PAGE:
Sea vegetables or seaweeds have a long tradition in Asian cuisine. In Western countries, including Turkey, seaweed consumption is generally limited to sushi and other imported Asian dishes. However, seaweeds are well recognized for their richness in several nutrients such as carbohydrate, fiber, protein, lipid, and minerals. The migration of Asian population across the world has promoted the discovery of new ingredients from seaweeds and has given courage to the creation of new dishes by chefs in restaurants. Among the seaweeds traditionally consumed by Asian population, Ulva, Laminaria, and Porphyra are well-known species. Seaweed polysaccharides, such as agar, alginate, and carrageenan, are widely used in the food industry as clarifying, gelling, emulsifying, stabilizing, thickening, and flocculating agents in various food products such as ice cream, yogurt, candy, meat product, beverages, etc. The production of plant protein concentrates (PCs) is of growing interest to the food industry. Recently, PCs were also extracted from three edible green seaweed species of Enteromorpha or Ulva. Seaweed contains a wide array of nutritional compounds also possessing several functional properties that may lead to many dish and food preparation innovations. For example, a green seaweed, Ulva, may be used with or in the replacement of other commonly used vegetables to promote healthy food.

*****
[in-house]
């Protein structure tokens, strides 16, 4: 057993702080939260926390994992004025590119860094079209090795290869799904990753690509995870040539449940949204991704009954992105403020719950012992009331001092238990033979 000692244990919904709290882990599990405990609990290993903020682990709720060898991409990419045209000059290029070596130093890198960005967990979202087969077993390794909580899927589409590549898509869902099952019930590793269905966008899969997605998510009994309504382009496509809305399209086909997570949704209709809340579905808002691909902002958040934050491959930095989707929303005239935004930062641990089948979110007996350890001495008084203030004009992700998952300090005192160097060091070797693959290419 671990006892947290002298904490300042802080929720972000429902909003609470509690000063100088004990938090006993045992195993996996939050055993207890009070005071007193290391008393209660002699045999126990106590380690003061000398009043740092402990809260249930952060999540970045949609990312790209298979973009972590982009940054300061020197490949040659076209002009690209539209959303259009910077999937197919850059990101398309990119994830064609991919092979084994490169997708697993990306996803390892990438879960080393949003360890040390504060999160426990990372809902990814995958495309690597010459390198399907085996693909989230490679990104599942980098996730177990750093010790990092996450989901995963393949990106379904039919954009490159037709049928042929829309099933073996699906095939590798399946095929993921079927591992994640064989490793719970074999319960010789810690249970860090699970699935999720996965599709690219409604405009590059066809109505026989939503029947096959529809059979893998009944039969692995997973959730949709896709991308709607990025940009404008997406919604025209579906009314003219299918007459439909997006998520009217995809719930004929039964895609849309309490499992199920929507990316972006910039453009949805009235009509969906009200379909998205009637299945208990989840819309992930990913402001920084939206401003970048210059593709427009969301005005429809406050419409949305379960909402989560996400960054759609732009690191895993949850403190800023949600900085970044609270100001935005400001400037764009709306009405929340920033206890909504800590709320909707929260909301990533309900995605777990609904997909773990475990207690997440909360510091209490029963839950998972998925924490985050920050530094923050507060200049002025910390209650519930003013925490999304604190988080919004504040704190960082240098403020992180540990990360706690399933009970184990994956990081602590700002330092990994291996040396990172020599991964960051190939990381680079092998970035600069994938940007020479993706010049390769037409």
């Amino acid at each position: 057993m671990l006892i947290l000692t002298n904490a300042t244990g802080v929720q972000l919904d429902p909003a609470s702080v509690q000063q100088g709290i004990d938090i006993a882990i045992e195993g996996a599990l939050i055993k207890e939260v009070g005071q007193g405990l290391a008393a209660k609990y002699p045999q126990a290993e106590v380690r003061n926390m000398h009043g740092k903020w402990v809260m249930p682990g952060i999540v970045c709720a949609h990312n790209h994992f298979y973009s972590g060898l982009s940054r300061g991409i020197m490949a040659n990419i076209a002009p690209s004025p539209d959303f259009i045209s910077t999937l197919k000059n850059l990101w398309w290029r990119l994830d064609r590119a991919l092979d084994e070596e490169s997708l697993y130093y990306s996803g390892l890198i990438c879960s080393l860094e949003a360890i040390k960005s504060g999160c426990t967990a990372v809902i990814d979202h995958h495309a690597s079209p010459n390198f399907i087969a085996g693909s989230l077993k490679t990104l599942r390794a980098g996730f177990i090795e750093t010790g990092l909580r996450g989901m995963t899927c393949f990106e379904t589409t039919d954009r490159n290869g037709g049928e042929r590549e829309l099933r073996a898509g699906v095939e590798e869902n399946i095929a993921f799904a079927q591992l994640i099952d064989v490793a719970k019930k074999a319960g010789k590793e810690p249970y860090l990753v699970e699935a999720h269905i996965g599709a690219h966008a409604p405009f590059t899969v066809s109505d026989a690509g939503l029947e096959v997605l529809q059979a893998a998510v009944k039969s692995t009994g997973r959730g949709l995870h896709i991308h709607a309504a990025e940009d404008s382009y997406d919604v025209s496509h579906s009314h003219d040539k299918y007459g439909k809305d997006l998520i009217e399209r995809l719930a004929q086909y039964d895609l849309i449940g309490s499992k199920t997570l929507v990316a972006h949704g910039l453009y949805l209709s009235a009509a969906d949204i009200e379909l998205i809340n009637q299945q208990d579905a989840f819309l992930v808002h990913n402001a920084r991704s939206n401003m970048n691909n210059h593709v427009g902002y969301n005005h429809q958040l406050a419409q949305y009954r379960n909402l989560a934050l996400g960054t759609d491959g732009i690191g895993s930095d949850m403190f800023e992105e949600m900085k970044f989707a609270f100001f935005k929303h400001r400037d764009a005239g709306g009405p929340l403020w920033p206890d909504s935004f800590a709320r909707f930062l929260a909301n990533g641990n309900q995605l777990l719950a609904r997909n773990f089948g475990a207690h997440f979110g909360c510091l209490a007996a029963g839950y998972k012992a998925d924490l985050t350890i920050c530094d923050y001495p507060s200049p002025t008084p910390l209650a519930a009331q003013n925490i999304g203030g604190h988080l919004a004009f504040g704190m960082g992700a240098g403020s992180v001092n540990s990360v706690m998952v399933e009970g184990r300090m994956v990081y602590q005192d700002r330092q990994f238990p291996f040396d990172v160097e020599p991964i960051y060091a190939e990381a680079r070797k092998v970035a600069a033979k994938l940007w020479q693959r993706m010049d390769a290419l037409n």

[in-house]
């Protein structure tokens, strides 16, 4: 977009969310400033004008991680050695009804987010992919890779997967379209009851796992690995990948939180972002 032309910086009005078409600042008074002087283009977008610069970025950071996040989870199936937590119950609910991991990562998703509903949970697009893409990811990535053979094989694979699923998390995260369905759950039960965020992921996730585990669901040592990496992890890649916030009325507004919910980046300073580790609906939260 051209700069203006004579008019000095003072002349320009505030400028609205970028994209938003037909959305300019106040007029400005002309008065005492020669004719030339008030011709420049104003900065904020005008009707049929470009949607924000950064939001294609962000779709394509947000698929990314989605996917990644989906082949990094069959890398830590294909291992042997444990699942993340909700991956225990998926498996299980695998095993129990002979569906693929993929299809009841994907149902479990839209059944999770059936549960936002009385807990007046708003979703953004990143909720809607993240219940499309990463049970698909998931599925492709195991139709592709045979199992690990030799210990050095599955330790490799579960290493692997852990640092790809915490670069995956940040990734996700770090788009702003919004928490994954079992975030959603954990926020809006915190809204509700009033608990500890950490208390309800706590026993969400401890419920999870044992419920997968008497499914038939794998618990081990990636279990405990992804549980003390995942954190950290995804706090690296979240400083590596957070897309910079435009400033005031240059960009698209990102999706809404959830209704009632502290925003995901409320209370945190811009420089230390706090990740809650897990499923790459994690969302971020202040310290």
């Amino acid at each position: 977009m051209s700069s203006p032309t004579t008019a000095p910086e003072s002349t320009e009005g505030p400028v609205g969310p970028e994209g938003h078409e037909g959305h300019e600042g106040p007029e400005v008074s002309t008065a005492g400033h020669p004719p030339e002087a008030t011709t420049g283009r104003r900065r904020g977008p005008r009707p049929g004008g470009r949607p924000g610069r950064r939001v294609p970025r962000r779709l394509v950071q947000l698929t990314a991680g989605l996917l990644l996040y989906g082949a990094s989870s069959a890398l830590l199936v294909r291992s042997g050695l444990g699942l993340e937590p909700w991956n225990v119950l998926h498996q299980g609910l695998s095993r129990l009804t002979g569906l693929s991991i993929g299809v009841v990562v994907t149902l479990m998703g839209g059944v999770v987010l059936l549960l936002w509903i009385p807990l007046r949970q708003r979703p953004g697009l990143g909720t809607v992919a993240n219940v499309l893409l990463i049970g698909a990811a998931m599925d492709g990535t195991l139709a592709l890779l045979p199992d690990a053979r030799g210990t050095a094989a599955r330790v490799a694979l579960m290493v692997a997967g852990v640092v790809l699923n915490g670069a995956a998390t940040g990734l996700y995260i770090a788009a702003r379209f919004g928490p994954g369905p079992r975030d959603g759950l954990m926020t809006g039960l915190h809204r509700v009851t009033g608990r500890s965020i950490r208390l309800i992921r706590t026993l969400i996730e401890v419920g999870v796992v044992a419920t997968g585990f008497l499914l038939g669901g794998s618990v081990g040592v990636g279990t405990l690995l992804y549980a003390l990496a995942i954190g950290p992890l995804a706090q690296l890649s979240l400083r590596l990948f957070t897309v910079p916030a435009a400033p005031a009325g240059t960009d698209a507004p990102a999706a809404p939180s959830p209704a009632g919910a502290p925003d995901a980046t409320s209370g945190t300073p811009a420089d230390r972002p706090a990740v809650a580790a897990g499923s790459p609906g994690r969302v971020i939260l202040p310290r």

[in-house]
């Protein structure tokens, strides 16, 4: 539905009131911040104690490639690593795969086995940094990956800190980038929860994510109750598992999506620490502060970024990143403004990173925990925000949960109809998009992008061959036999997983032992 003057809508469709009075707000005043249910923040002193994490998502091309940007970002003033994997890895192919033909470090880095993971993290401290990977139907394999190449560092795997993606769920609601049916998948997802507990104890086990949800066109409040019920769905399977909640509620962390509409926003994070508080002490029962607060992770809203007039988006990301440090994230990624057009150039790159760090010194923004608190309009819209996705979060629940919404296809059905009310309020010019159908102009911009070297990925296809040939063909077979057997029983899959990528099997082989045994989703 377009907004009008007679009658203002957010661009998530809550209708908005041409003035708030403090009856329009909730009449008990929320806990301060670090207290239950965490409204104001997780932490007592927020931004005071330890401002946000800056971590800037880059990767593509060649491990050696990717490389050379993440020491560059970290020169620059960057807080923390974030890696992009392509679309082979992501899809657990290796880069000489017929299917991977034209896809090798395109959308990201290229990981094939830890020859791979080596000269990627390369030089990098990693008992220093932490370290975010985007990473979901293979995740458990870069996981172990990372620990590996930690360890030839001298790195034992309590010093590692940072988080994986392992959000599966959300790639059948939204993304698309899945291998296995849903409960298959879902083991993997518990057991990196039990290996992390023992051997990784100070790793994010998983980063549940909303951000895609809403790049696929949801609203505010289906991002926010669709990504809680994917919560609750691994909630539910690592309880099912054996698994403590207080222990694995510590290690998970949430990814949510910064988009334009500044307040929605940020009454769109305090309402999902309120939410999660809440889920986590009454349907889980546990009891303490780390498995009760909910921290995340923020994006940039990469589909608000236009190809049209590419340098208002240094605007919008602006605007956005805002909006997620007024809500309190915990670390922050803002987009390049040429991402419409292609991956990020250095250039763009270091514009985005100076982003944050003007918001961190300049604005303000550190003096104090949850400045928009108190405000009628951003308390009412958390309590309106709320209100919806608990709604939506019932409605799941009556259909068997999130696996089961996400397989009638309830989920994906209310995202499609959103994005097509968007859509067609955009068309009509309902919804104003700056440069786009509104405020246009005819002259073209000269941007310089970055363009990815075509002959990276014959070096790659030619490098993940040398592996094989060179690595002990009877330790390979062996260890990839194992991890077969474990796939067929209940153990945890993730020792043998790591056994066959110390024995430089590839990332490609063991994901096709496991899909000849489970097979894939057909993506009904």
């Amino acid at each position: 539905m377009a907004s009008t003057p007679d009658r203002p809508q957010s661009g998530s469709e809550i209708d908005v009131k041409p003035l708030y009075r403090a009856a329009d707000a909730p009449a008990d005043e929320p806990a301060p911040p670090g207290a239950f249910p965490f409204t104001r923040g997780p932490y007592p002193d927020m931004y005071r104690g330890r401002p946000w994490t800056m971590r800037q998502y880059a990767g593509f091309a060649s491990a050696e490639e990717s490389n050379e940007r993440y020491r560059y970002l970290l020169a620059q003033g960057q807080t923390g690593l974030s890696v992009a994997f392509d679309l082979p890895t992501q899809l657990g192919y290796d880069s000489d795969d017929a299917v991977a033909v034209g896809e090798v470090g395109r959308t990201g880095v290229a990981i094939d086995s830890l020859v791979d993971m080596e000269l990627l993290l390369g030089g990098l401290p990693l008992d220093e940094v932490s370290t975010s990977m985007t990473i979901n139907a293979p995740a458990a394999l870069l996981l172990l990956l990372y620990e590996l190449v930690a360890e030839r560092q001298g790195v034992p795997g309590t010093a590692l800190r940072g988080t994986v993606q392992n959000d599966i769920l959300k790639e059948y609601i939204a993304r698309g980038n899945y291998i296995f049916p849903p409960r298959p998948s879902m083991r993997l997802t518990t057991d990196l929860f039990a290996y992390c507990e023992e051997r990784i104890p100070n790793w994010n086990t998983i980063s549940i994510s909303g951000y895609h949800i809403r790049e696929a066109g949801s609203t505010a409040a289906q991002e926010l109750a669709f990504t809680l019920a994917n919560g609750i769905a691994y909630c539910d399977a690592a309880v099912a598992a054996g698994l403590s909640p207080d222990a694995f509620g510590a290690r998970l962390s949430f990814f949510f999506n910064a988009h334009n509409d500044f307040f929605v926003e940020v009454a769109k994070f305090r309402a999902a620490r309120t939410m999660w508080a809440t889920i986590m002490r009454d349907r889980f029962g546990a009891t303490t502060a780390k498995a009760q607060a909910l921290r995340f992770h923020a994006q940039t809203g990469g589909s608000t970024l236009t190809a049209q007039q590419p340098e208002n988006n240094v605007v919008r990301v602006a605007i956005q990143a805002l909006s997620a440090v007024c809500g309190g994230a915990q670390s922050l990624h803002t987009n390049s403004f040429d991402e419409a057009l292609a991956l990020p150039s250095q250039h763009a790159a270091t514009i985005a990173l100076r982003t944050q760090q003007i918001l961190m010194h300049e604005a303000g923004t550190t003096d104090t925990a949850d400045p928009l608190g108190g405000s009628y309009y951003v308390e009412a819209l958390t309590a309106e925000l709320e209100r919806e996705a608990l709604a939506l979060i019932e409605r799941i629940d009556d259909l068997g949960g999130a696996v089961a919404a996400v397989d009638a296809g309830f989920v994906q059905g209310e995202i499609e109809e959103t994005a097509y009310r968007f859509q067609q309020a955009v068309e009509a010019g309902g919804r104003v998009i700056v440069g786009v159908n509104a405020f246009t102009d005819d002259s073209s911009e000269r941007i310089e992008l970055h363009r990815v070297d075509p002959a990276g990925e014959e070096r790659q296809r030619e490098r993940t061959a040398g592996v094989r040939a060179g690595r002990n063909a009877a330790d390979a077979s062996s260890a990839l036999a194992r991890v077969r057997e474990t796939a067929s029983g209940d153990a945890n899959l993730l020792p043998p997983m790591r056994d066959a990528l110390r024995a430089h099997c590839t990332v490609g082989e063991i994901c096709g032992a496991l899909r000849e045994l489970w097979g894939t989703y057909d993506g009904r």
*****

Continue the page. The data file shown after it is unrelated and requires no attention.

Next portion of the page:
Part of the book: Vegetables